Henry Schein to pay $250K to FTC for misleading encryption claims
The FTC had accused Schein of making misleading claims to customers about the level of encryption it offered.
In an enforcement action that aimed the spotlight squarely at encryption, the Federal Trade Commission (FTC) and the Henry Schein Practice Solutions, Inc. agreed to pay a $250,000 fine for falsely advertising the level of encryption it used to safeguard patient data.
The software company told dental practice companies nationwide that its software offered up industry-standard encryption that would protect sensitive data in accordance with the Health Insurance Portability and Accountability Act (HIPAA).
But the FTC filed a suit against Schein, claiming that the company knew the data encryption method its Dentrix G5 software used fell below the NIST-recommended Advanced Encryption Standard (AES), but continued to hawk it as meeting “data protection regulations,” the FTC, in a release, quoted the company's ads as saying.
“Strong encryption is critical for companies dealing with sensitive health information,” said Jessica Rich, Director of the FTC's Bureau of Consumer Protection, said in the release. “If a company promises strong encryption, it should deliver it.”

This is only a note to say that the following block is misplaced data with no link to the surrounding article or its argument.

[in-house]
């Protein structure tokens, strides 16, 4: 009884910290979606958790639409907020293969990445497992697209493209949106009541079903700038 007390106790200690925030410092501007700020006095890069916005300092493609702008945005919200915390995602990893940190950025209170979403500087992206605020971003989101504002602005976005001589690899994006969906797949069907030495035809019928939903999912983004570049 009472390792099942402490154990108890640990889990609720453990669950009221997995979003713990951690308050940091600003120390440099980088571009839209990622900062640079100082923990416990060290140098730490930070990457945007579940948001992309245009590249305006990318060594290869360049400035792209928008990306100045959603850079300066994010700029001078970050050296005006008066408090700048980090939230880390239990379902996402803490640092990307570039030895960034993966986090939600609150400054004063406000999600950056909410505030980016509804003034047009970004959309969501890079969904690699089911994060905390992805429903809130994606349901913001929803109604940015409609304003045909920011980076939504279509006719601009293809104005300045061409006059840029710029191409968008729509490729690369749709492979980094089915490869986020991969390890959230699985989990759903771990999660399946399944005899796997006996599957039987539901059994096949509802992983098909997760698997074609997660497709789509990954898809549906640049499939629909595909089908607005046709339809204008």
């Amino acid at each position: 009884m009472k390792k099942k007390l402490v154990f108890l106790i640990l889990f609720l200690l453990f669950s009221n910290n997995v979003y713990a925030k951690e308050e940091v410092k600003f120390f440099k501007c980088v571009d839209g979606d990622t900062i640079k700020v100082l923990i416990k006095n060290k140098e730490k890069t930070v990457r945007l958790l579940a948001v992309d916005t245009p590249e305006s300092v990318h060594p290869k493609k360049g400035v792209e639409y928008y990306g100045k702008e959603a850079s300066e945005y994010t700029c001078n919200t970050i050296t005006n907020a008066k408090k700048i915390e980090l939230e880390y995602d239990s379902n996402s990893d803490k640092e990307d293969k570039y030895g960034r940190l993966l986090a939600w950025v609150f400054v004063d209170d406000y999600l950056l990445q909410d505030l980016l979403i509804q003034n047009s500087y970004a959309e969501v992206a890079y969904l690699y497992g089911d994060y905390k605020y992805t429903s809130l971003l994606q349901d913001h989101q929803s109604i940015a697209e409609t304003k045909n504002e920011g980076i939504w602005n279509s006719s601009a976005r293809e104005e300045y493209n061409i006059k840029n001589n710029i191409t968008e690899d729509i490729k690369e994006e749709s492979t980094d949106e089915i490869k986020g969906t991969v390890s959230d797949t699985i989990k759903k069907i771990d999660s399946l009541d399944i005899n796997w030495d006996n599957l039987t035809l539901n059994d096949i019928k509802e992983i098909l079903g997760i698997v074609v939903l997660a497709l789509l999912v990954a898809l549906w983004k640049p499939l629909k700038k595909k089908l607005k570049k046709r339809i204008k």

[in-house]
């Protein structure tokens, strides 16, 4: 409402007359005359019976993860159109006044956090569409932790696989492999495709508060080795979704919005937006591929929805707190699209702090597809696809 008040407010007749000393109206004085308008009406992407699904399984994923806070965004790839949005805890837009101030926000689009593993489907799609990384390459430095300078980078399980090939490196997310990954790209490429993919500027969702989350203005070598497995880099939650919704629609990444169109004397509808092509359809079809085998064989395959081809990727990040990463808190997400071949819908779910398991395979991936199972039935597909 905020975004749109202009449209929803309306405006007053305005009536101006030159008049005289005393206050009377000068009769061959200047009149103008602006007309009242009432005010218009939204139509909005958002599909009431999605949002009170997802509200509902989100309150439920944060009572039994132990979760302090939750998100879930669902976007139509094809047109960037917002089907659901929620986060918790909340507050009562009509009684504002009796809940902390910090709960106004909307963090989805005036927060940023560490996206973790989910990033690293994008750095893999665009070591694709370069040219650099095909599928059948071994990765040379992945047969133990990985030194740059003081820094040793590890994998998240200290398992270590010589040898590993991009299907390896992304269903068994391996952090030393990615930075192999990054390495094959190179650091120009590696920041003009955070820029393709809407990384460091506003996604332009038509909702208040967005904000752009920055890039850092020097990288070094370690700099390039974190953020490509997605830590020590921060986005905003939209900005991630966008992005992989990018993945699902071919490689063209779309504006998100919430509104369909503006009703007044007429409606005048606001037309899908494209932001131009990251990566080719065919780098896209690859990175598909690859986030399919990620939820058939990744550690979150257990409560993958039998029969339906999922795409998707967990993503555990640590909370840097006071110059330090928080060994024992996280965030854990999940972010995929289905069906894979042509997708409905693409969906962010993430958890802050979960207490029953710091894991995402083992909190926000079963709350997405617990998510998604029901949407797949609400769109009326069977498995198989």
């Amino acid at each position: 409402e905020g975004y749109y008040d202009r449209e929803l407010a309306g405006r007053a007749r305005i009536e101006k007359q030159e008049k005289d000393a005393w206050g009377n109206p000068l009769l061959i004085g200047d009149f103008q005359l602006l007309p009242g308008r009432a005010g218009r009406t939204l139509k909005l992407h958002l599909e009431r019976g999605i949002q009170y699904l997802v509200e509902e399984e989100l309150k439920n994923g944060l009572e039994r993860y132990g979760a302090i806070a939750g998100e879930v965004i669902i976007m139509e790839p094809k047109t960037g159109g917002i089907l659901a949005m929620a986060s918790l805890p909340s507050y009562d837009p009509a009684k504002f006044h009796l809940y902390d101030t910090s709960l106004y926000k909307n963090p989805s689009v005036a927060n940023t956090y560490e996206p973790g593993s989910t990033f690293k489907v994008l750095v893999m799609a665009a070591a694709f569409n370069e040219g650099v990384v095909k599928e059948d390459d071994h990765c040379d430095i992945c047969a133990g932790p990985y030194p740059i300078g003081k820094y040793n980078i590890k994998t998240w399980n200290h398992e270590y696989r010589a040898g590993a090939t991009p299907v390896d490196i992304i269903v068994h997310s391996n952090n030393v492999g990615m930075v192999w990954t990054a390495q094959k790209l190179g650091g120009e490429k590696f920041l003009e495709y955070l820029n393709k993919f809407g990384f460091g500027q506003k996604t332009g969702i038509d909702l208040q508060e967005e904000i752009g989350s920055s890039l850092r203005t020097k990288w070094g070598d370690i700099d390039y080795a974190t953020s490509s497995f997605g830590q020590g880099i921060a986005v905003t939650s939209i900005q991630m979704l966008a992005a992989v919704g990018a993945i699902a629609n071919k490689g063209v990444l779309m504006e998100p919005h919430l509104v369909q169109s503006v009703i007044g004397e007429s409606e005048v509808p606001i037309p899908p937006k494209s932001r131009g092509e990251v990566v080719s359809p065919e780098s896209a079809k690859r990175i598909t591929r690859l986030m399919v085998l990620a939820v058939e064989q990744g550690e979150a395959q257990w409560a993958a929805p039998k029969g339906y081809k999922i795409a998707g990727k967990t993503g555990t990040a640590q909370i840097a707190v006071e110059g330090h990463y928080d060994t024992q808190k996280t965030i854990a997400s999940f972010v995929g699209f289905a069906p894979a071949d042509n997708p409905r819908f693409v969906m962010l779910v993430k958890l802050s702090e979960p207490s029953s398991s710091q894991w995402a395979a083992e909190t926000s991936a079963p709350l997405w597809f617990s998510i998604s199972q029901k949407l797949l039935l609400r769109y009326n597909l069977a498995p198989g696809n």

In addition to the fine, the terms of the settlement require Schein to notify customers who bought the software during the time that the misleading claims were made. The company is also forbidden from similarly misleading customers going forward.
“This is a classic case of a business making headlines for bad security practices,” Mark Bower, global director product management for HPE Security – Data Security, said in comments emailed to SCMagazine.com. “In this case, the FTC specifically cited the business in the areas of data masking and encryption, pointing out an overall poor and non-secure approach to data de-identification.”
Bower noted that “even the best intentioned enterprises can find themselves in regulatory hot water if data security approaches don't meet industry best practices” and encouraged firms “looking to encrypt, tokenize or mask data with proprietary and unproven technology or products” to use the action as a lesson that they “could face similar scrutiny” and to “take data security very seriously.”